You can’t blame Jayson Werth for taking the money. This was what Werth had been looking forward to for his entire career. With a World Series ring already in his possession, Werth had only one thing in his career that had eluded him: a lucrative contract.
Werth made it no secret that he was going to take the best deal on the table. He made it no secret that there would be no hometown discount. Werth has gone down a long road to get to the day that he finally got his big contract.
After suffering a broken wrist in Spring Training of the 2005 season, Werth’s career went on a downward spiral. He missed the entire 2006 season, and found himself on the scrap heap before the Phillies gave him an opportunity to revive his career. Werth finally put his career back on track with the Phillies, and made himself into a desirable asset again.
Werth got a fantastic offer from the Nationals, one that he couldn’t refuse. Did the Nationals overpay for Werth? Absolutely. They gave Werth the 12th richest contract in the history of baseball. The only way they could land Werth was to overpay for him, and give him whatever he wanted. The Nationals did just that, and they go their man.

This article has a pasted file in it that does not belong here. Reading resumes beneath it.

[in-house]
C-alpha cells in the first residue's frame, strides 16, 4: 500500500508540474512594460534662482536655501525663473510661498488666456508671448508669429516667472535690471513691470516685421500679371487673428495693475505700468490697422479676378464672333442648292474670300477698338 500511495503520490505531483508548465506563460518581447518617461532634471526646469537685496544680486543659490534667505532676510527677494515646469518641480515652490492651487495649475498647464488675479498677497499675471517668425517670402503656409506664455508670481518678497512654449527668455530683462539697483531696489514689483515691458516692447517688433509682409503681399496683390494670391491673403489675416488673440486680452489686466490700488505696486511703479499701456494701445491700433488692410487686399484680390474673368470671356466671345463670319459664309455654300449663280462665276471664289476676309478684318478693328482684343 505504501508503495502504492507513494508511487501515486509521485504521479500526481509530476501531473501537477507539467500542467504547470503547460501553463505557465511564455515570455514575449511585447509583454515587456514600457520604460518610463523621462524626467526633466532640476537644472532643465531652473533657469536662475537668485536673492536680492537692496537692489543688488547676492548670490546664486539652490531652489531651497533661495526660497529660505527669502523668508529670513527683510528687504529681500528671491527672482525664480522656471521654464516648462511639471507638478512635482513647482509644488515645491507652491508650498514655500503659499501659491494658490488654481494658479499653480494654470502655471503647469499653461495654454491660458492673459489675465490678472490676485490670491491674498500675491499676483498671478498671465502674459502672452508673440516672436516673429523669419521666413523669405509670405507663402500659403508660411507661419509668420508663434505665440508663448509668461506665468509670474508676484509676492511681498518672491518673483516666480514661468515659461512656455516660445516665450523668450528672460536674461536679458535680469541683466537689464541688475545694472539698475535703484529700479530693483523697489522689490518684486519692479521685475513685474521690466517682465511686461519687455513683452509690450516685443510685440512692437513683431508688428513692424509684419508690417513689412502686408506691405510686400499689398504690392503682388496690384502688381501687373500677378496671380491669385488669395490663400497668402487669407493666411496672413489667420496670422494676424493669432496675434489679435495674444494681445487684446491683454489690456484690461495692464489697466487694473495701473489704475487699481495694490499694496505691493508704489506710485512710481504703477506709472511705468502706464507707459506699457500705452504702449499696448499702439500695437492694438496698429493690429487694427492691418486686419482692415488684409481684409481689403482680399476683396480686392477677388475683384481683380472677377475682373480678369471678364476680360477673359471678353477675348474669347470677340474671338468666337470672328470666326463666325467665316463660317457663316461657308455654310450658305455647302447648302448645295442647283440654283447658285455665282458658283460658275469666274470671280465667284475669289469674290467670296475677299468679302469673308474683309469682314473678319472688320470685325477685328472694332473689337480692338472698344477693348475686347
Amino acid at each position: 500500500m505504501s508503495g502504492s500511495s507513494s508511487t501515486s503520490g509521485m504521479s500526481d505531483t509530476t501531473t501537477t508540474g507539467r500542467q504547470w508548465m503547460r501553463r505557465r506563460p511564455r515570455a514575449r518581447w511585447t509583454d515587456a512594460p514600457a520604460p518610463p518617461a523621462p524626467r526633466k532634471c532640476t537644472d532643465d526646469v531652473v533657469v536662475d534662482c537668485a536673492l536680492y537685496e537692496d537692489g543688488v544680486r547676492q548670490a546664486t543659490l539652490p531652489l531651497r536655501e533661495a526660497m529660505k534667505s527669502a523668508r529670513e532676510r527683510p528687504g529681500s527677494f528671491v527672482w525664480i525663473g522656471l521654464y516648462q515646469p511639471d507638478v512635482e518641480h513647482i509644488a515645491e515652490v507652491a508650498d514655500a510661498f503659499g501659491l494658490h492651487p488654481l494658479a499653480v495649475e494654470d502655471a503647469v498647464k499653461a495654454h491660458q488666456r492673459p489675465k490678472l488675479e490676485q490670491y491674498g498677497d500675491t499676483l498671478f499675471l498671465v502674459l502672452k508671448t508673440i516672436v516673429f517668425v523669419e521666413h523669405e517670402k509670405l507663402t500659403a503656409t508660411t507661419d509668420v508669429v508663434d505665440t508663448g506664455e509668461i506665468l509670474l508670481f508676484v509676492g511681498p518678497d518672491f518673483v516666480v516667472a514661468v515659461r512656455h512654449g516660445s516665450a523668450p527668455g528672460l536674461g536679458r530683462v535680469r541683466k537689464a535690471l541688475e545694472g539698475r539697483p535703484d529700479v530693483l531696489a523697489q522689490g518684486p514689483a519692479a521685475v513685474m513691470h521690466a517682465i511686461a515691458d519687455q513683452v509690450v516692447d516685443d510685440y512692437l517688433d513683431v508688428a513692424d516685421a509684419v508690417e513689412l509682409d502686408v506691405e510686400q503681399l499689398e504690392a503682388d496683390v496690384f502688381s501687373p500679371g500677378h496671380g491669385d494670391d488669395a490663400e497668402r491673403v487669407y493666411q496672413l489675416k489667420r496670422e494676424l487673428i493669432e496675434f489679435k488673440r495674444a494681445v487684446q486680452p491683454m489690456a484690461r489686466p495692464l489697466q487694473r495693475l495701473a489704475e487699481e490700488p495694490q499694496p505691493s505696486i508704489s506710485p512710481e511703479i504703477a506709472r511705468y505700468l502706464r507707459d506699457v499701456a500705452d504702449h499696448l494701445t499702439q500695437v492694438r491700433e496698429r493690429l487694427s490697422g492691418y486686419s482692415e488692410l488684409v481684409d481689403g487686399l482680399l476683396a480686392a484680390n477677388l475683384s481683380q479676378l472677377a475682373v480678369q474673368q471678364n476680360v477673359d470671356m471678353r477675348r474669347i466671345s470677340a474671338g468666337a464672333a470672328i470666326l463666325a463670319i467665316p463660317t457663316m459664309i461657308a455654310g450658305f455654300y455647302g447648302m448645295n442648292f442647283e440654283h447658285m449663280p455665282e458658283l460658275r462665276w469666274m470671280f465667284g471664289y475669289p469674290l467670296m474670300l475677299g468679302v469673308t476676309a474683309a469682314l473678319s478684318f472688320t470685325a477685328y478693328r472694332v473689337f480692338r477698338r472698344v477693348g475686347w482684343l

Werth is being paid as though he is a cornerstone of an organization. He is not of that caliber. While Werth brings quite a bit to the table, he isn’t a guy who by himself will strike fear into the hearts of the average pitchers in the league.
Just as Werth can’t be blamed for taking the money, the Phillies can’t be blamed for not matching the offer. Ruben Amaro has already seen the dangers of giving a big contract to an outfielder that lasts until his late 30s. The Phillies are tied into Raul Ibanez for one more season, and don’t know what to expect from the soon to be 39 year old outfielder. The organization doesn’t want to have history repeat itself and be paying Werth big money into his late 30s.
Werth gave the Phillies four good seasons, and helped them win the second championship in the franchise’s history. Werth dreamed his whole career of this day. With a championship already in hand, and the Phillies offering him a contract worth just under half of what the Nationals were, how can you blame Werth for fulfilling his dream?